Oh, Hell yeah, it’s another week of potentially informative and “and I can’t believe it!” film news! Let the disbelief commence!
In this week’s “Well, it was just a matter of time” story, it looks like Season 7 of Game Of Thrones will be delayed. Showrunners David Benioff and D.B. Weiss say that they want to shoot the show in the colder weather, because, hey, ‘Winter Has Arrived” as far as Westeros is concerned, so it likely won’t premiere until later than April of whatever year it shows up. So, keep your pants on, people. It’s going to be a long winter.
In this week’s “Take THAT, conspiracy theorists!” story, Stanley Kubrink’s daughter, Vivian, told all those people that think America faked the moon landing to shut their pie-holes! And in addition, director Stanley Kubrick would never have anything to do with such nonsense!
That’s right, Vivian Kubrick denounced all those that say her director father, Stanley, helped the U.S. government to fake the 1969 moon landing. She begins: “Surely (!?) an artist, such as my father, whose profound degree of artistic integrity is self-evident, whose political/social consciousness is manifestly present in nearly every film he made. Whose highly controversial subject matter literally put his life at risk, and yet he continued to make the films he made … don’t you think he’d be the very last person EVER to assist the US Government in such a terrible betrayal of its people?!?”
She goes on to say that she realizes that there are certainly other kinds of real conspiracies perpetrated by governments and other organizations, “But claims that the moon landings were faked and filmed by my father? I just can’t understand it!!!? How can anyone believe that one of the greatest defenders of mankind would commit such an act of betrayal?”
“…when I state, categorically: the so-called ‘truth’ behind these malicious cranks persist in forwarding – that my father conspired with the U.S. Government to “fake the moon landings” – is manifestly A GROTESQUE LIE.”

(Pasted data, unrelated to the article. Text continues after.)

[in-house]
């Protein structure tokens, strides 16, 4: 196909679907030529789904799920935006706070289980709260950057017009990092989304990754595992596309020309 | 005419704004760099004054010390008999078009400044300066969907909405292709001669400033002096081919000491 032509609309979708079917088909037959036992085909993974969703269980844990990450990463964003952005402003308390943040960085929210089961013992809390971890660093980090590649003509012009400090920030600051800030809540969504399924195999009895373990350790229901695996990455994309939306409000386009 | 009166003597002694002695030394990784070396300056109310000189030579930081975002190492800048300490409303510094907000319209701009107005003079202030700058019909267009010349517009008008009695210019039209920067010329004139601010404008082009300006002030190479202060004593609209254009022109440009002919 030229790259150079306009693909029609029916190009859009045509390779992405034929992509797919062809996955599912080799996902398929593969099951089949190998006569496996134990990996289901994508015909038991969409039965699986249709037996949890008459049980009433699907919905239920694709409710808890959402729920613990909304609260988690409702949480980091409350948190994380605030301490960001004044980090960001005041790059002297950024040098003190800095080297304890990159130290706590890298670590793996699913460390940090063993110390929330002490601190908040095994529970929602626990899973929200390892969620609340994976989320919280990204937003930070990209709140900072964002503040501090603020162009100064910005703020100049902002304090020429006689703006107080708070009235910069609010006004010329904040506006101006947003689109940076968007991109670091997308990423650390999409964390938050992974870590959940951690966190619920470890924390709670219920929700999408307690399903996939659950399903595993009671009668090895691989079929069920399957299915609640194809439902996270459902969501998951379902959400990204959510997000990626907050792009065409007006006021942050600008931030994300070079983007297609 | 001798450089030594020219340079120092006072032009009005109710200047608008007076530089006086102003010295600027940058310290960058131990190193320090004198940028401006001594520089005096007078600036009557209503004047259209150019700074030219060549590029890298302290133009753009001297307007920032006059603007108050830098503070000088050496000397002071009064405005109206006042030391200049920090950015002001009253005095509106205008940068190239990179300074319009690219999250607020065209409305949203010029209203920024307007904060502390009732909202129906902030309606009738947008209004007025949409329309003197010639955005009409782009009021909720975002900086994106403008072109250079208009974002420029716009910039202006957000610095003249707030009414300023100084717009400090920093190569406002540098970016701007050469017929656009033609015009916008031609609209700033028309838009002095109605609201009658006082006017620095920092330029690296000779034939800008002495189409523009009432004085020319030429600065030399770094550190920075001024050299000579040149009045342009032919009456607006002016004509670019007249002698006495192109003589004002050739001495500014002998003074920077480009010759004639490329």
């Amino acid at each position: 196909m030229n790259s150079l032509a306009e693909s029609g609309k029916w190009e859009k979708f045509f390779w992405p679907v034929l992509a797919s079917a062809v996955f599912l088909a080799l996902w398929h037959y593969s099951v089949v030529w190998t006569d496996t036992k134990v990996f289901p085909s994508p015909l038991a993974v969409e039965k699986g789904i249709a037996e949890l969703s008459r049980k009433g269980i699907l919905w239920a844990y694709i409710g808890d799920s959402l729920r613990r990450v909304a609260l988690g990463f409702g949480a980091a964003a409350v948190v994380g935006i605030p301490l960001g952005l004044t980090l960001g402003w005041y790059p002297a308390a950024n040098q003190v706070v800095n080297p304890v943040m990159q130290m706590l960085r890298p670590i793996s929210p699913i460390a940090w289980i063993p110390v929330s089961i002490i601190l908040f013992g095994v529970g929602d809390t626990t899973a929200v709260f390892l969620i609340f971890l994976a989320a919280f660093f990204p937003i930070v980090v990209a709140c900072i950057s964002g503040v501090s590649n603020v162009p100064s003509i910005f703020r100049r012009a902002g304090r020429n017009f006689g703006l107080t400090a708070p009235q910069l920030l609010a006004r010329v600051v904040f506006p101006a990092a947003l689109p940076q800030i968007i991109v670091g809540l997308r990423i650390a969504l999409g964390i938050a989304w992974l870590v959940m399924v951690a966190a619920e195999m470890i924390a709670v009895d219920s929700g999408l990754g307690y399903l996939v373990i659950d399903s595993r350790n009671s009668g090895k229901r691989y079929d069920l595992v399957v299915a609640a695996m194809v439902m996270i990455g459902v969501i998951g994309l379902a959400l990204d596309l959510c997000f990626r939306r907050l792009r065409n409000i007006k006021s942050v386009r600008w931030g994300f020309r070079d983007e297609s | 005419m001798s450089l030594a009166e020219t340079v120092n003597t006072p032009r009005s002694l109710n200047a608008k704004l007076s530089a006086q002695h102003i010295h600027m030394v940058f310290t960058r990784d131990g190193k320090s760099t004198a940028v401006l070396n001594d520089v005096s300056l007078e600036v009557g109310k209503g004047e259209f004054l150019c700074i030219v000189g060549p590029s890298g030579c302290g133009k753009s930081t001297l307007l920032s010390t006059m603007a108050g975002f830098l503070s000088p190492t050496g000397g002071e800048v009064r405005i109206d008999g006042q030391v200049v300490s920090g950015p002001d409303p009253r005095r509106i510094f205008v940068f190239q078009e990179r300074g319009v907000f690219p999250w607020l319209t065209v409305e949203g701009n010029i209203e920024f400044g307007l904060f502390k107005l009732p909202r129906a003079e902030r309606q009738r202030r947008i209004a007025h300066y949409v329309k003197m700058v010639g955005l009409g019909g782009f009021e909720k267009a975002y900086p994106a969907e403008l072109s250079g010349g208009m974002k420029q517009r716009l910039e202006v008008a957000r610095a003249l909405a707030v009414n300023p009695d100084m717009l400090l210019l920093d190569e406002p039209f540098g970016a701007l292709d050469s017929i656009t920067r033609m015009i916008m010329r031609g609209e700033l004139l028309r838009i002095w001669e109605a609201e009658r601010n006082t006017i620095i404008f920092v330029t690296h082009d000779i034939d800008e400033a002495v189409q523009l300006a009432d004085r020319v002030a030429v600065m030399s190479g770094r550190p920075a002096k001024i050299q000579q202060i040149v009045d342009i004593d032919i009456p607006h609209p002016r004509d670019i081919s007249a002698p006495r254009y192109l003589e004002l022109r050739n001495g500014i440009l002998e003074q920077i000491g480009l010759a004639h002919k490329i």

You tell ’em Vivian! I happen to think that anyone who believes the moon landing was faked has too much time on their hands.
In this week’s “Out and Proud” story, John Cho, who plays Sulu in the mot recent Star Trek franchise films, says that his character has a daughter and a partner, which makes him the first openly gay character in Star Trek franchise history.
Cho says that the filmmakers decided to take a chill, low key approach it, not wanting to politicize the message, which is what we hope the real world at large will one day feel about gay people. Simon Pegg and director Justin Lin also wanted to do it as a nod to George Takei.
In related news, George Takei finds this news, “unfortunate”. Here’s what TV Line reports he said: ““I’m delighted that there’s a gay character. Unfortunately, it’s a twisting of [Star Trek creator] Gene [Roddenberry]’s creation, to which he put in so much thought. I think it’s really unfortunate.”
Takei had spoken to director Justin Lin recommending he instead add a new character that could be gay, but they didn’t heed his advice. “I really tried to work with these people when at long last the issue of gay equality was going to be addressed,” Takei said. But despite his intentions, the end result has left him “confused.”
In yet MORE related news, Simon Pegg, who co-wrote the new Star Trek film, Beyond, says he “respectfully disagrees with George Takei”. Pegg expressed sympathy with Takei’s sentiment that mainstream gay heroes were belatedly coming to the big screen, but rejected the idea that this meant a new character needed creating.
Pegg continued, “We could have introduced a new gay character, but he or she would have been primarily defined by their sexuality, seen as the ‘gay character’, rather than simply for who they are, and isn’t that tokenism?”
This is from a great article over at The Guardian, and it’s worth reading. It’s too long to print here, so you can go check it out there: https://www.theguardian.com/film/2016/jul/08/simon-pegg-defends-gay-sulu-after-george-takei-criticism
As if that weren’t enough, Zachery Quinto had had some things to say as well, but it mostly echoes Simon Pegg’s perspective. Geez, we could go on and on with this story…
Well, however you feel about the outcome here, let’s just agree that everybody is still pretty awesome.